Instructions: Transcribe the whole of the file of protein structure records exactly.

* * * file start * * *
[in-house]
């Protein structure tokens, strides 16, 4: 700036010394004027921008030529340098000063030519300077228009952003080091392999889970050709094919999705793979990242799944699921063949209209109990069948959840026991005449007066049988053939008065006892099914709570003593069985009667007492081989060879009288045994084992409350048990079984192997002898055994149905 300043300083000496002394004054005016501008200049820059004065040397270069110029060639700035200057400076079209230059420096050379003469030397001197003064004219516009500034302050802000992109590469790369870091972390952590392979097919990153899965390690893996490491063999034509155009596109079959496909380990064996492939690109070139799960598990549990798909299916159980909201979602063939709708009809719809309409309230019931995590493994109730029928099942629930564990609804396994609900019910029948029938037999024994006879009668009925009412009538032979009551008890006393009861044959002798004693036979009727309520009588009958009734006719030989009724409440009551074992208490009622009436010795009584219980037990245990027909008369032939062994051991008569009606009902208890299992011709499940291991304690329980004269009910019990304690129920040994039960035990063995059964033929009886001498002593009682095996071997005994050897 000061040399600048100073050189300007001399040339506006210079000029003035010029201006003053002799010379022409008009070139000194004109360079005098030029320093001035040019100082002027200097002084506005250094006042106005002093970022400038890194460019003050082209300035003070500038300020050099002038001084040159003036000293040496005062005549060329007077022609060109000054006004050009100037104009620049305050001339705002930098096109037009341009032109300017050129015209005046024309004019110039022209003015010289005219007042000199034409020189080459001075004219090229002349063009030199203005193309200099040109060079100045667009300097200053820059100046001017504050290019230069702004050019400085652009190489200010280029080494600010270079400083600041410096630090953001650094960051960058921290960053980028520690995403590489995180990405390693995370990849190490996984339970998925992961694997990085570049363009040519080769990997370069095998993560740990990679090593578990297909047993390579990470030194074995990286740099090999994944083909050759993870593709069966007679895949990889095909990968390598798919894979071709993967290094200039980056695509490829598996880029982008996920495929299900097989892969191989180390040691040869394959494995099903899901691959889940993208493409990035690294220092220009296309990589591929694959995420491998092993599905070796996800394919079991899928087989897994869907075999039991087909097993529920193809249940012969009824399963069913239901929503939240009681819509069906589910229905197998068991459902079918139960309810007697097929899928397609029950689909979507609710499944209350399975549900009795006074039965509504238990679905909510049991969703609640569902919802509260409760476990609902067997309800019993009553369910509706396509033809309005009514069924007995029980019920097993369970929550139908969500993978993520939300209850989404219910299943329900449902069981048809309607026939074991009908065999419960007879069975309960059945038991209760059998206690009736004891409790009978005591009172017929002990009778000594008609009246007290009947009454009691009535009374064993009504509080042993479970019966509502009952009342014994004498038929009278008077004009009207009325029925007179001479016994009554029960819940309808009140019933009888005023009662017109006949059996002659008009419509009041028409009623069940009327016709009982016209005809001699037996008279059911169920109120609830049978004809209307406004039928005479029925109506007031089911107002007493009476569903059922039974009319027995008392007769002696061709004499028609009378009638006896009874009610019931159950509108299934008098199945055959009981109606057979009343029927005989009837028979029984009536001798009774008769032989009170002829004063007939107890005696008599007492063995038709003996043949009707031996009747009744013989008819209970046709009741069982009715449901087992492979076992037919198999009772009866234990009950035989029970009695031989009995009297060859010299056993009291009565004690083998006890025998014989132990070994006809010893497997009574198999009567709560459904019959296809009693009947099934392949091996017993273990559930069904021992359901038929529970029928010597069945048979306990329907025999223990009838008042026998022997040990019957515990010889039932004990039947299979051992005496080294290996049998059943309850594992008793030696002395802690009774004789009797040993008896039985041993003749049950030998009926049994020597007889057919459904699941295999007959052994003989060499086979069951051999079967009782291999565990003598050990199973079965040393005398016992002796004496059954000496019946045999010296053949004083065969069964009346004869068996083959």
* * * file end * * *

[in-house]
């Protein structure tokens, strides 16, 4: 700036010394004027921008030529340098000063030519300077228009952003080091392999889970050709094919999705793979990242799944699921063949209209109990069948959840026991005449007066049988053939008065006892099914709570003593069985009667007492081989060879009288045994084992409350048990079984192997002898055994149905 300043300083000496002394004054005016501008200049820059004065040397270069110029060639700035200057400076079209230059420096050379003469030397001197003064004219516009500034302050802000992109590469790369870091972390952590392979097919990153899965390690893996490491063999034509155009596109079959496909380990064996492939690109070139799960598990549990798909299916159980909201979602063939709708009809719809309409309230019931995590493994109730029928099942629930564990609804396994609900019910029948029938037999024994006879009668009925009412009538032979009551008890006393009861044959002798004693036979009727309520009588009958009734006719030989009724409440009551074992208490009622009436010795009584219980037990245990027909008369032939062994051991008569009606009902208890299992011709499940291991304690329980004269009910019990304690129920040994039960035990063995059964033929009886001498002593009682095996071997005994050897 000061040399600048100073050189300007001399040339506006210079000029003035010029201006003053002799010379022409008009070139000194004109360079005098030029320093001035040019100082002027200097002084506005250094006042106005002093970022400038890194460019003050082209300035003070500038300020050099002038001084040159003036000293040496005062005549060329007077022609060109000054006004050009100037104009620049305050001339705002930098096109037009341009032109300017050129015209005046024309004019110039022209003015010289005219007042000199034409020189080459001075004219090229002349063009030199203005193309200099040109060079100045667009300097200053820059100046001017504050290019230069702004050019400085652009190489200010280029080494600010270079400083600041410096630090953001650094960051960058921290960053980028520690995403590489995180990405390693995370990849190490996984339970998925992961694997990085570049363009040519080769990997370069095998993560740990990679090593578990297909047993390579990470030194074995990286740099090999994944083909050759993870593709069966007679895949990889095909990968390598798919894979071709993967290094200039980056695509490829598996880029982008996920495929299900097989892969191989180390040691040869394959494995099903899901691959889940993208493409990035690294220092220009296309990589591929694959995420491998092993599905070796996800394919079991899928087989897994869907075999039991087909097993529920193809249940012969009824399963069913239901929503939240009681819509069906589910229905197998068991459902079918139960309810007697097929899928397609029950689909979507609710499944209350399975549900009795006074039965509504238990679905909510049991969703609640569902919802509260409760476990609902067997309800019993009553369910509706396509033809309005009514069924007995029980019920097993369970929550139908969500993978993520939300209850989404219910299943329900449902069981048809309607026939074991009908065999419960007879069975309960059945038991209760059998206690009736004891409790009978005591009172017929002990009778000594008609009246007290009947009454009691009535009374064993009504509080042993479970019966509502009952009342014994004498038929009278008077004009009207009325029925007179001479016994009554029960819940309808009140019933009888005023009662017109006949059996002659008009419509009041028409009623069940009327016709009982016209005809001699037996008279059911169920109120609830049978004809209307406004039928005479029925109506007031089911107002007493009476569903059922039974009319027995008392007769002696061709004499028609009378009638006896009874009610019931159950509108299934008098199945055959009981109606057979009343029927005989009837028979029984009536001798009774008769032989009170002829004063007939107890005696008599007492063995038709003996043949009707031996009747009744013989008819209970046709009741069982009715449901087992492979076992037919198999009772009866234990009950035989029970009695031989009995009297060859010299056993009291009565004690083998006890025998014989132990070994006809010893497997009574198999009567709560459904019959296809009693009947099934392949091996017993273990559930069904021992359901038929529970029928010597069945048979306990329907025999223990009838008042026998022997040990019957515990010889039932004990039947299979051992005496080294290996049998059943309850594992008793030696002395802690009774004789009797040993008896039985041993003749049950030998009926049994020597007889057919459904699941295999007959052994003989060499086979069951051999079967009782291999565990003598050990199973079965040393005398016992002796004496059954000496019946045999010296053949004083065969069964009346004869068996083959």